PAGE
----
This seems somewhat contradictory.

In his post, Mr. Douthat asserts that conservative magazines and columnists should call out GOP politicians for offering bromides instead of substance. If that is basically right, then isn’t Mr. Goldberg’s writing in defense of “The Party of No” a small example of the way conservative intellectuals are complicit in the dearth of “nuanced right-of-center discussion”?

Some of Mr. Goldberg’s critics assume that he is never critical of the right, a charge that I find unfair, but whereas Mr. Douthat thinks, for example, that “there aren’t many Republican politicians who seem interested in taking up the best right-of-center policy ideas and fighting for them” during the health care debate, Mr. Goldberg believes the GOP “did succeed in undermining the Democrats’ central talking point: that the Republican party has no ideas on health care. It may have been dull enough to force Osama bin Laden from his cave, but the Republicans patiently telegraphed an inconvenient truth: They do care about health-care reform; they just loathe Democrats’ version of it (and, yes, have much to gain by blocking it).”

Mr. Douthat made the same complaint about the way the GOP handled the stimulus debate, whereas Mr. Goldberg seems to have endorsed the approach. In another column on the same subject, he wrote:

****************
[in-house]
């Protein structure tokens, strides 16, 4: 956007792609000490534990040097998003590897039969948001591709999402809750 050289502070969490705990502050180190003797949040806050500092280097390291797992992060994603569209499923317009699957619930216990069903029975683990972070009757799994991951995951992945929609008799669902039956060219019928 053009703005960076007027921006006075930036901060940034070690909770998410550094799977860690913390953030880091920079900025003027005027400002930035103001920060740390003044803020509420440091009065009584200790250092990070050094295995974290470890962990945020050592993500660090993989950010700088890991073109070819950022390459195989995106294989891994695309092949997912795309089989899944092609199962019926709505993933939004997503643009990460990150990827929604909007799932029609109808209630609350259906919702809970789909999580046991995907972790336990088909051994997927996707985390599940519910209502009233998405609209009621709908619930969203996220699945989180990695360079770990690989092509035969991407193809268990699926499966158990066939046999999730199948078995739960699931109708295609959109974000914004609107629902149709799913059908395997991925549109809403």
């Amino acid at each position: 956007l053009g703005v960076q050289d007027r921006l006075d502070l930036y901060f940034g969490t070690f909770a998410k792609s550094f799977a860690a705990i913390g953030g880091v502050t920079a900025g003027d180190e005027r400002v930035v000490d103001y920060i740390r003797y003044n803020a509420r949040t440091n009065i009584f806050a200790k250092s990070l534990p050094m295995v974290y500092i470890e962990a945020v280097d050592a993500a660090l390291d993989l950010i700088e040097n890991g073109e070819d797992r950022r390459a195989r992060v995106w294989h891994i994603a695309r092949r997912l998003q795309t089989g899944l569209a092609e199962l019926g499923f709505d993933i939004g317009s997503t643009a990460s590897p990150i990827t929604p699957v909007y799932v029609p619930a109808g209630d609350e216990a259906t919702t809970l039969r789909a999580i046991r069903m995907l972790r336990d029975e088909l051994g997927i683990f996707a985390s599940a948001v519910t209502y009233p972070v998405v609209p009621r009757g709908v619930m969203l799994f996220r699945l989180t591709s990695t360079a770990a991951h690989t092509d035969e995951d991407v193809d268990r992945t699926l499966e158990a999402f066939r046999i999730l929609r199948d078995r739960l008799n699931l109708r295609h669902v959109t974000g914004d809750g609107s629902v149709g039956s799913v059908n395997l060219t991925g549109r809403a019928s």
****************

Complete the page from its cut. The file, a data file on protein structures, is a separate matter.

If the stimulus bill is good policy, let Democrats take the credit for it and Republicans the blame for opposing it. If it’s a disaster, let all praise and honor go to the GOP and let Democrats pay the price.
Democracy is about disagreement; let the parties have their disagreement.

I’m not saying Mr. Goldberg is wrong on the merits here — I am skeptical of the stimulus myself — but I just don’t think that his approach to the issue, or his writing on the health care debate, or his approach to punditry generally, is compatible with believing that Mr. Douthat has things basically right. Or again, in his post, Mr. Douthat says this about the unwillingness of conservative intellectuals to call out Republican politicians:

This is part of why David Frum attracts so much attention, positive and negative: Not because his policy preferences are so far outside the conservative mainstream, but because he’s made it his business to hold various prominent right-wingers and Republicans accountable for being vacuous or inflammatory, instead of just training all his fire on liberals. I don’t always agree with the targets he picks and way he goes about it, but conservatism needs more of that kind of internal criticism, not less.

Here is Mr. Goldberg on David Frum. Suffice it to say that his analysis is much different. I’m left wondering what exactly Mr. Douthat and Mr. Goldberg agree on, beyond the fact that the right’s foreign policy debate is largely closed to anyone who disagrees with the aggressively hawkish consensus.